Former solicitor Sophie Khan is heading to jail for a second time for contempt of court after again failing to hand over documents sought by the Solicitors Regulation Authority (SRA).
Mr Justice Leech sentenced her to a year in prison following his finding last month that Ms Khan had made “a sustained and deliberate attempt to mislead the court”.
He also ordered Ms Khan to make an interim costs payment to the SRA of £100,000.
Both the sentence and costs order were stayed for 42 days to allow Ms Khan to appeal. If she does not, a warrant will be issued and she will have 14 days to make the payment.
The saga began in August 2021, when the regulator intervened in her practice, Leicester-based Sophie Khan & Co, saying there was “reason to suspect dishonesty” on her part.
Ms Khan, also known as Soophia, did not comply with SRA demands to provide the firm’s papers. As a result, she was sentenced to six months in jail for contempt for breaching two court orders. She served three months before being released.
The SRA applied for a further order for documents last April while she was still in prison, which was granted by Mr Justice Miles.
Ms Khan was struck off last summer.
Leech J said he accepted the SRA’s submission that Ms Khan had made “just too many incorrect or inconsistent statements unsupported by documentary evidence that they cannot be mistaken and that the court can be satisfied that Ms Khan has made a sustained and deliberate attempt to mislead the court”.
Her evidence that she only used a particular email address for personal emails and not for work “was exposed as false and the inescapable inference which I draw is that Ms Khan gave that evidence knowing to be untrue”.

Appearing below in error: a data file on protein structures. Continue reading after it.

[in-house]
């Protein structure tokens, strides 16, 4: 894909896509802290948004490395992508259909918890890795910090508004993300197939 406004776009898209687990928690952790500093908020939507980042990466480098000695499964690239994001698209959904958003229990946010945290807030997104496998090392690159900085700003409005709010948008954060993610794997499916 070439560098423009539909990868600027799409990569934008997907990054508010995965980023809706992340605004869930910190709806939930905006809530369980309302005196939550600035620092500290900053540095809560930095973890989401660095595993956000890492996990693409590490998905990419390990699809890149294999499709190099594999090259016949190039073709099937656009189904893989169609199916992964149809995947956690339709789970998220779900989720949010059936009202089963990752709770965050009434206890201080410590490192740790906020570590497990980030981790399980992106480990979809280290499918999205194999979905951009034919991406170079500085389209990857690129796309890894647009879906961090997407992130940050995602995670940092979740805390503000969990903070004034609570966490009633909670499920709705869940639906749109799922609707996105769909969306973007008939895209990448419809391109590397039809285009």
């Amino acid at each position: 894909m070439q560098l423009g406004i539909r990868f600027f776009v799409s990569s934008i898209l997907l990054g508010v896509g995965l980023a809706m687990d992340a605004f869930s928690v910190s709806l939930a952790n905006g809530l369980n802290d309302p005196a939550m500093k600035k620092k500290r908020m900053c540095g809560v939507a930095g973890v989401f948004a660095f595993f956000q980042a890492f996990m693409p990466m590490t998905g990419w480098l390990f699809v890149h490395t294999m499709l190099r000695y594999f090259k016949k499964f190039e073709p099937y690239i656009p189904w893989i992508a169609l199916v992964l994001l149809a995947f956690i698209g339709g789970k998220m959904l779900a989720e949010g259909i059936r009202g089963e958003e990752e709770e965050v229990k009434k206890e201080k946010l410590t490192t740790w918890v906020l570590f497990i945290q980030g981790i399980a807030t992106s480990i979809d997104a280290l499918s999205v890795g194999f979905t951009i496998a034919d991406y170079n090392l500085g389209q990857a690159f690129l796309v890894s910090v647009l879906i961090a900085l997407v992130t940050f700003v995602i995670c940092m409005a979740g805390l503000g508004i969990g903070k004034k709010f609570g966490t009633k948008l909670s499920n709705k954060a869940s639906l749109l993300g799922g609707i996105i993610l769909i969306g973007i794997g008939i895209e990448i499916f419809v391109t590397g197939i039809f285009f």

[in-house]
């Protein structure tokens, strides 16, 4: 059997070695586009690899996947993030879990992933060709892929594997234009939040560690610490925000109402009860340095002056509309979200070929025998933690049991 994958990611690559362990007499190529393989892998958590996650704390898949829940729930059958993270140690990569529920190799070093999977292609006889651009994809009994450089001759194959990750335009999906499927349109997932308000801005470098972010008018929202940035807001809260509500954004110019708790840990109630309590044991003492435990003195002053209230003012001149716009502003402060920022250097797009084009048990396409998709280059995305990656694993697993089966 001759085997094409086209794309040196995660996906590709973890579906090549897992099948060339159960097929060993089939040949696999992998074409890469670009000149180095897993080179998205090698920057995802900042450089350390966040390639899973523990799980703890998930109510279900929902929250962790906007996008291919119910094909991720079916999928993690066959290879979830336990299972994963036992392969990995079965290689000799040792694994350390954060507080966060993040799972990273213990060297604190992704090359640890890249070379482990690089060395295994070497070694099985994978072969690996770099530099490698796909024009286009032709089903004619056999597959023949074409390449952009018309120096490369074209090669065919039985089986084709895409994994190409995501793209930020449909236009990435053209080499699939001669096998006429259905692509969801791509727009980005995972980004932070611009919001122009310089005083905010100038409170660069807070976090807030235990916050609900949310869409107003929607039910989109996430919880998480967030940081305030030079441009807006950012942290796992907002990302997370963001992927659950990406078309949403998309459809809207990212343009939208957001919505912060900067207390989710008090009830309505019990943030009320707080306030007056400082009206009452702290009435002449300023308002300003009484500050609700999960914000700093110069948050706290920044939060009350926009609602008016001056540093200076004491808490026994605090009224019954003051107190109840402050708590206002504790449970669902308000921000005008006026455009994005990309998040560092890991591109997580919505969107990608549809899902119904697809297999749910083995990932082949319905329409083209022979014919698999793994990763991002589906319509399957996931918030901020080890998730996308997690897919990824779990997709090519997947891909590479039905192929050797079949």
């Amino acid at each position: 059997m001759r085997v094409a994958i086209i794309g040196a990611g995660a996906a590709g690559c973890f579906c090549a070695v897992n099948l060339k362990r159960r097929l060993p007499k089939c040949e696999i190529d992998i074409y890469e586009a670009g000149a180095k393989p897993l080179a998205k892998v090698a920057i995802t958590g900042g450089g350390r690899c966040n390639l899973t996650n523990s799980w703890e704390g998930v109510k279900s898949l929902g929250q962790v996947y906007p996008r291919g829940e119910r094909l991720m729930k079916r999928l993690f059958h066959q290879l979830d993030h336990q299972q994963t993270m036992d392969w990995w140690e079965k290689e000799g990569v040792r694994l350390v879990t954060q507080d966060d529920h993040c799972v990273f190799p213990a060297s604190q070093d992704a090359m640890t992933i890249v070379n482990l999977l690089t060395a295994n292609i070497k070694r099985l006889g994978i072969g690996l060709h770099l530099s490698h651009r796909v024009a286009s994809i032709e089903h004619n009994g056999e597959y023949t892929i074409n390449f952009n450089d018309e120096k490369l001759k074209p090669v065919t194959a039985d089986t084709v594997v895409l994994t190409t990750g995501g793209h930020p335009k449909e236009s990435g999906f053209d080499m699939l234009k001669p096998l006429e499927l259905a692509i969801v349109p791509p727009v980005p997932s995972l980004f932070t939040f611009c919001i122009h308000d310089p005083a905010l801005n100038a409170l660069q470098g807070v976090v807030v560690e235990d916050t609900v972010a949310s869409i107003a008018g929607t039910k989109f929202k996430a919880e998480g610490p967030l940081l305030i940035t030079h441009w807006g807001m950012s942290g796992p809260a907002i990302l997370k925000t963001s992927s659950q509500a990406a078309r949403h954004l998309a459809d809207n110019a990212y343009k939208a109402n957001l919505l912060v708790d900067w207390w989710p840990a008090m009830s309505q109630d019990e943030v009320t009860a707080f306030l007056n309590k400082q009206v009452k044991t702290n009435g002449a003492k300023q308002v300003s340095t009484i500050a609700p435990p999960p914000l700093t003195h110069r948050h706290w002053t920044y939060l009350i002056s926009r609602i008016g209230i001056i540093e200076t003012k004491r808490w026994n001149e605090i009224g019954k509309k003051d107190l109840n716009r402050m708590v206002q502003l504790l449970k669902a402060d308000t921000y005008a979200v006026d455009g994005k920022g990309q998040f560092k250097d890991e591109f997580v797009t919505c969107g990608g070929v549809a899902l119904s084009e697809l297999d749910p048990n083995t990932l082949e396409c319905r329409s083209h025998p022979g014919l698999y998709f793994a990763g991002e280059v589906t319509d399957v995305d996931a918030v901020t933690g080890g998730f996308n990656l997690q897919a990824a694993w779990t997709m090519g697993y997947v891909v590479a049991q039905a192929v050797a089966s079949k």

Most of the evidence she gave in relation to client files was unsupported by any documentary evidence at all and “is inconsistent with previous statements which she made to the court, the SRA and the [Legal] Ombudsman or with emails from the clients themselves or evidence given by their solicitors”.
Leech J said he also relied on an interview Ms Khan gave to City AM last May, which quoted her as saying that she refused to hand the documents over as her clients had claims against the state – and that her clients saw the SRA as “an extension of the state”.
“Ms Khan sought to distance herself from this interview… by stating that she gave the interview before the Miles order was made, that she was suffering from stress and in an emotional mental state. She also stated that her words had been taken out of context.”
However, she retweeted the article six times and the judge rejected her contentions “entirely”. The article and comments she made in the last tweet represented her “genuinely held views once the Miles order had been made and provide clear and unambiguous evidence that she intended to take a stand against the SRA and to defy the order”.
An expert psychiatrist’s report said Ms Khan had presented with “signs and symptoms that are suggestive of Adjustment Disorder, namely, mixed anxiety and depression and that there is also a possibility that she may be suffering from Autism Spectrum Disorder and dysfunctional personality traits”.
But he also described her as “cognitively alert to understand the court proceedings and can put her views, opinions and wishes in her defence. However, she does not believe that the accusations are morally right…
“She came across as a person, who has over-valued and odd ideas about morality and values.”
Leech J said that, if anything, the report supported his conclusions that Ms Khan understood the terms and effect of the Miles order.
The case law says the court can draw a negative inference from a defendant’s failure to give evidence in contempt proceedings.
Leech J said: “I can only assume that Ms Khan chose not to give evidence because she recognised that she was unable to give evidence which exonerated her and that cross-examination would have further damaged her case.
“This therefore supports and strengthens the conclusions which I have already reached.”